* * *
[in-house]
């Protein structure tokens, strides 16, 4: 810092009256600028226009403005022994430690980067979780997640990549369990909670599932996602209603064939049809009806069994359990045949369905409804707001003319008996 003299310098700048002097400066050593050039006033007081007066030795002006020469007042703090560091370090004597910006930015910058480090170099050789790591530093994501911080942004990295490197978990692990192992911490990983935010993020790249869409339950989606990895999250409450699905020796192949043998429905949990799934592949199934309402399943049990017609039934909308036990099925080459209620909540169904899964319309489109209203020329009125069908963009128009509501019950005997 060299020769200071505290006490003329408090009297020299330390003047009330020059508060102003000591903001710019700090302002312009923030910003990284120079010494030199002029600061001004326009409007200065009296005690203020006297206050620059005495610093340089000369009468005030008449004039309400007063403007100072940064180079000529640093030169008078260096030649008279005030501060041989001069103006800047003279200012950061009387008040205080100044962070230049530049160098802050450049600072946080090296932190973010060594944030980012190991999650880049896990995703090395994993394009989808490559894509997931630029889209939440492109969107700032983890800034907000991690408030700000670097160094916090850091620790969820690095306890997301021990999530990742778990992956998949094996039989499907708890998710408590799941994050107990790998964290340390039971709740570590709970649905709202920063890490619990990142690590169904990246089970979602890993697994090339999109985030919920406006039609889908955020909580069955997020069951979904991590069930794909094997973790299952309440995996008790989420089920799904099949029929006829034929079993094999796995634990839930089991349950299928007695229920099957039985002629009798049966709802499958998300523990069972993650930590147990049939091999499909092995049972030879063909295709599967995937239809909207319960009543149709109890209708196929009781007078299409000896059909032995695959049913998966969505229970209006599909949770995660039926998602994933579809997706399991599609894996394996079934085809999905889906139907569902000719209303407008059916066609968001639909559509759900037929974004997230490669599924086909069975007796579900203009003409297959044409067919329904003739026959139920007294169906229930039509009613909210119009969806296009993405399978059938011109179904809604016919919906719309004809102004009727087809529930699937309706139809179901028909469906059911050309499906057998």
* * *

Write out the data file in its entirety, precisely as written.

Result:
[in-house]
């Protein structure tokens, strides 16, 4: 810092009256600028226009403005022994430690980067979780997640990549369990909670599932996602209603064939049809009806069994359990045949369905409804707001003319008996 003299310098700048002097400066050593050039006033007081007066030795002006020469007042703090560091370090004597910006930015910058480090170099050789790591530093994501911080942004990295490197978990692990192992911490990983935010993020790249869409339950989606990895999250409450699905020796192949043998429905949990799934592949199934309402399943049990017609039934909308036990099925080459209620909540169904899964319309489109209203020329009125069908963009128009509501019950005997 060299020769200071505290006490003329408090009297020299330390003047009330020059508060102003000591903001710019700090302002312009923030910003990284120079010494030199002029600061001004326009409007200065009296005690203020006297206050620059005495610093340089000369009468005030008449004039309400007063403007100072940064180079000529640093030169008078260096030649008279005030501060041989001069103006800047003279200012950061009387008040205080100044962070230049530049160098802050450049600072946080090296932190973010060594944030980012190991999650880049896990995703090395994993394009989808490559894509997931630029889209939440492109969107700032983890800034907000991690408030700000670097160094916090850091620790969820690095306890997301021990999530990742778990992956998949094996039989499907708890998710408590799941994050107990790998964290340390039971709740570590709970649905709202920063890490619990990142690590169904990246089970979602890993697994090339999109985030919920406006039609889908955020909580069955997020069951979904991590069930794909094997973790299952309440995996008790989420089920799904099949029929006829034929079993094999796995634990839930089991349950299928007695229920099957039985002629009798049966709802499958998300523990069972993650930590147990049939091999499909092995049972030879063909295709599967995937239809909207319960009543149709109890209708196929009781007078299409000896059909032995695959049913998966969505229970209006599909949770995660039926998602994933579809997706399991599609894996394996079934085809999905889906139907569902000719209303407008059916066609968001639909559509759900037929974004997230490669599924086909069975007796579900203009003409297959044409067919329904003739026959139920007294169906229930039509009613909210119009969806296009993405399978059938011109179904809604016919919906719309004809102004009727087809529930699937309706139809179901028909469906059911050309499906057998």